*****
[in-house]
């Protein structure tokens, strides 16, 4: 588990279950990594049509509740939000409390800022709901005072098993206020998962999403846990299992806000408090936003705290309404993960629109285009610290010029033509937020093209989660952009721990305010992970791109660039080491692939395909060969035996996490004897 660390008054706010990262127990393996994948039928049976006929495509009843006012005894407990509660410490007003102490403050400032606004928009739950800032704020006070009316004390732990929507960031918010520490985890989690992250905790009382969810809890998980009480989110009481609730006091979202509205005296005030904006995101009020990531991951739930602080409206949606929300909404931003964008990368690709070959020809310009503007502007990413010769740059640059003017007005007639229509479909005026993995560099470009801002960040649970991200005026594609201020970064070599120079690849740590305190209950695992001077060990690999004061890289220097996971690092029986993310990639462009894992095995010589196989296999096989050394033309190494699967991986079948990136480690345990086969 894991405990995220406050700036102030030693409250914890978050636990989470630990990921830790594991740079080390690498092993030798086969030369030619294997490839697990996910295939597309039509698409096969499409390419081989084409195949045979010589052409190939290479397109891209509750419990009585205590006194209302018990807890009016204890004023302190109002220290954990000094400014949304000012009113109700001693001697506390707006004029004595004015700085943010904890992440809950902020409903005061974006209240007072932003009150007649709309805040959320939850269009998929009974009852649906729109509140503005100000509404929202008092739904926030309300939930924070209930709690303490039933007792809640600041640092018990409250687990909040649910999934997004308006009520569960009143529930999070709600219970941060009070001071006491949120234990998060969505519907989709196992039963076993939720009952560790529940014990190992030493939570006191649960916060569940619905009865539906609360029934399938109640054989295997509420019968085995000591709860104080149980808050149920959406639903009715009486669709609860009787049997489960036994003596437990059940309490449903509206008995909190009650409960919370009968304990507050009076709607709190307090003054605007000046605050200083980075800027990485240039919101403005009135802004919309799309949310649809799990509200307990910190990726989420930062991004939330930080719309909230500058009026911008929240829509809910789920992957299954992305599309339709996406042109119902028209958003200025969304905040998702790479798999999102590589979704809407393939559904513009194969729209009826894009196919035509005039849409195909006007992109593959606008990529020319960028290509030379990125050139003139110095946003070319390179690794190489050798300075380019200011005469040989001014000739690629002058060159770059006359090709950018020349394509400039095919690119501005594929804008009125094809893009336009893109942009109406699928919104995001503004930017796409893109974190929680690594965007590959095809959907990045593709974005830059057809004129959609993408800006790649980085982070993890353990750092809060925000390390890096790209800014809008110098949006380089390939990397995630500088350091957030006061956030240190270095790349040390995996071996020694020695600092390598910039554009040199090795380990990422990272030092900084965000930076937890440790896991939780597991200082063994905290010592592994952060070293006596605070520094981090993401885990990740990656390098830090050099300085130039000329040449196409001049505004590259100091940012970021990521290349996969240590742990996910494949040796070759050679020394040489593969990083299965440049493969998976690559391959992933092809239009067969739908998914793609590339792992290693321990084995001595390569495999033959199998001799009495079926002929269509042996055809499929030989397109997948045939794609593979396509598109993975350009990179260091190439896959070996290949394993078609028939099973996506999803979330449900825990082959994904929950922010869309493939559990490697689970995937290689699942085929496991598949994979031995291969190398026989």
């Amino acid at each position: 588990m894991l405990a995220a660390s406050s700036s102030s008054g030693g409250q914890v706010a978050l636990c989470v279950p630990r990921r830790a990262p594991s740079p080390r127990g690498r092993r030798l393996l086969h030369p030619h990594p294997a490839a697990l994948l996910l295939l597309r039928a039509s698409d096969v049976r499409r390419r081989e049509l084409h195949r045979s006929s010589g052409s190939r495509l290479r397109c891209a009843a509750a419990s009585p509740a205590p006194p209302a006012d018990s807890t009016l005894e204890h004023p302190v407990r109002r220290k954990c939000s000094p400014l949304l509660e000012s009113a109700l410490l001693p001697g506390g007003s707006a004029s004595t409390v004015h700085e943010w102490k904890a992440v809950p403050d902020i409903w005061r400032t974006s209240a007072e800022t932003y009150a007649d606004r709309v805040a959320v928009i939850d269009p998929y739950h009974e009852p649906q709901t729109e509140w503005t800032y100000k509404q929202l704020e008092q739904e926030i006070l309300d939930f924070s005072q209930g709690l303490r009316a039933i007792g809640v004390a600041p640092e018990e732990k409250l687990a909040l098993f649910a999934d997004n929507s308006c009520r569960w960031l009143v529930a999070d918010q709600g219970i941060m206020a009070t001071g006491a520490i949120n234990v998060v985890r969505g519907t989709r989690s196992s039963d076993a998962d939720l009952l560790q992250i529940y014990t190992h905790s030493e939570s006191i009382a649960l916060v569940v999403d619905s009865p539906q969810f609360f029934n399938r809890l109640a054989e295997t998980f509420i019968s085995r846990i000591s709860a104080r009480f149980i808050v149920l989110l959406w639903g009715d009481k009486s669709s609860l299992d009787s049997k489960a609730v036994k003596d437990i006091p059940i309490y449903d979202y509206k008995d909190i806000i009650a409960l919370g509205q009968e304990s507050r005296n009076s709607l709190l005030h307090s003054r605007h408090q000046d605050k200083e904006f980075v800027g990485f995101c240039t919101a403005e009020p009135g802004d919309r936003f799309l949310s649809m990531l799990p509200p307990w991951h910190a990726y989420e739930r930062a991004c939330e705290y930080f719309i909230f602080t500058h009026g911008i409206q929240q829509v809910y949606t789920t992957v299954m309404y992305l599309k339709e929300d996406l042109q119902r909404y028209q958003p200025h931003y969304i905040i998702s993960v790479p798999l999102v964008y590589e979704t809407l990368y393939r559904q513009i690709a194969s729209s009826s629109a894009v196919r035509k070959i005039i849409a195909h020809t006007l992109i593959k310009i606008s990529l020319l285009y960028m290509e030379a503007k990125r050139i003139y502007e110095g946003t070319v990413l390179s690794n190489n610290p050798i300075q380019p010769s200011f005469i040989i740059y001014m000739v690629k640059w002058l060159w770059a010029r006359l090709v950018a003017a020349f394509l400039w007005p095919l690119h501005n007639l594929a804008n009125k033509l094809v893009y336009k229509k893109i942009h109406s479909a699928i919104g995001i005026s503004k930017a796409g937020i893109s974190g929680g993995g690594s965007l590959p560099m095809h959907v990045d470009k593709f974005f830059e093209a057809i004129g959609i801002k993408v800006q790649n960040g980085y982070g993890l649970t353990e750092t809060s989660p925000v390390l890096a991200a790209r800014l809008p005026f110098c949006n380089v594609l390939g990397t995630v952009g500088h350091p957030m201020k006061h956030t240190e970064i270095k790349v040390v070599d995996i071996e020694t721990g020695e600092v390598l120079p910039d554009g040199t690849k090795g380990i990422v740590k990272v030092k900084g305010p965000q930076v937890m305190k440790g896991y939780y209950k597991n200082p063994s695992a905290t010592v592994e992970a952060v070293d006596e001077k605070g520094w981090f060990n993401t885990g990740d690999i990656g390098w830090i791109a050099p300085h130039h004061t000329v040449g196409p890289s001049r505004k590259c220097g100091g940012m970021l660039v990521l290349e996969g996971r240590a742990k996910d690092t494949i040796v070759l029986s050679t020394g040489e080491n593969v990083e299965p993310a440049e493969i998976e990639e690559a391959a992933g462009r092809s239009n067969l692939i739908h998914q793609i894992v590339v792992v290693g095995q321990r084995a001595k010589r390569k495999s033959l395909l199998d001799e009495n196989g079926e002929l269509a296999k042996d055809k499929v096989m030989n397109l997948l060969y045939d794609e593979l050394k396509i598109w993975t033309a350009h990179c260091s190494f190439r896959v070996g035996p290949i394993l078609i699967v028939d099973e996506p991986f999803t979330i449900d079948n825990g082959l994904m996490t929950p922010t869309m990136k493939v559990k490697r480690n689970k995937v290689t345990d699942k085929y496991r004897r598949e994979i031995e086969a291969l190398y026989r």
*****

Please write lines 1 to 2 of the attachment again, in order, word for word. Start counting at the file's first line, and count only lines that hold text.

[in-house]
């Protein structure tokens, strides 16, 4: 588990279950990594049509509740939000409390800022709901005072098993206020998962999403846990299992806000408090936003705290309404993960629109285009610290010029033509937020093209989660952009721990305010992970791109660039080491692939395909060969035996996490004897 660390008054706010990262127990393996994948039928049976006929495509009843006012005894407990509660410490007003102490403050400032606004928009739950800032704020006070009316004390732990929507960031918010520490985890989690992250905790009382969810809890998980009480989110009481609730006091979202509205005296005030904006995101009020990531991951739930602080409206949606929300909404931003964008990368690709070959020809310009503007502007990413010769740059640059003017007005007639229509479909005026993995560099470009801002960040649970991200005026594609201020970064070599120079690849740590305190209950695992001077060990690999004061890289220097996971690092029986993310990639462009894992095995010589196989296999096989050394033309190494699967991986079948990136480690345990086969 894991405990995220406050700036102030030693409250914890978050636990989470630990990921830790594991740079080390690498092993030798086969030369030619294997490839697990996910295939597309039509698409096969499409390419081989084409195949045979010589052409190939290479397109891209509750419990009585205590006194209302018990807890009016204890004023302190109002220290954990000094400014949304000012009113109700001693001697506390707006004029004595004015700085943010904890992440809950902020409903005061974006209240007072932003009150007649709309805040959320939850269009998929009974009852649906729109509140503005100000509404929202008092739904926030309300939930924070209930709690303490039933007792809640600041640092018990409250687990909040649910999934997004308006009520569960009143529930999070709600219970941060009070001071006491949120234990998060969505519907989709196992039963076993939720009952560790529940014990190992030493939570006191649960916060569940619905009865539906609360029934399938109640054989295997509420019968085995000591709860104080149980808050149920959406639903009715009486669709609860009787049997489960036994003596437990059940309490449903509206008995909190009650409960919370009968304990507050009076709607709190307090003054605007000046605050200083980075800027990485240039919101403005009135802004919309799309949310649809799990509200307990910190990726989420930062991004939330930080719309909230500058009026911008929240829509809910789920992957299954992305599309339709996406042109119902028209958003200025969304905040998702790479798999999102590589979704809407393939559904513009194969729209009826894009196919035509005039849409195909006007992109593959606008990529020319960028290509030379990125050139003139110095946003070319390179690794190489050798300075380019200011005469040989001014000739690629002058060159770059006359090709950018020349394509400039095919690119501005594929804008009125094809893009336009893109942009109406699928919104995001503004930017796409893109974190929680690594965007590959095809959907990045593709974005830059057809004129959609993408800006790649980085982070993890353990750092809060925000390390890096790209800014809008110098949006380089390939990397995630500088350091957030006061956030240190270095790349040390995996071996020694020695600092390598910039554009040199090795380990990422990272030092900084965000930076937890440790896991939780597991200082063994905290010592592994952060070293006596605070520094981090993401885990990740990656390098830090050099300085130039000329040449196409001049505004590259100091940012970021990521290349996969240590742990996910494949040796070759050679020394040489593969990083299965440049493969998976690559391959992933092809239009067969739908998914793609590339792992290693321990084995001595390569495999033959199998001799009495079926002929269509042996055809499929030989397109997948045939794609593979396509598109993975350009990179260091190439896959070996290949394993078609028939099973996506999803979330449900825990082959994904929950922010869309493939559990490697689970995937290689699942085929496991598949994979031995291969190398026989």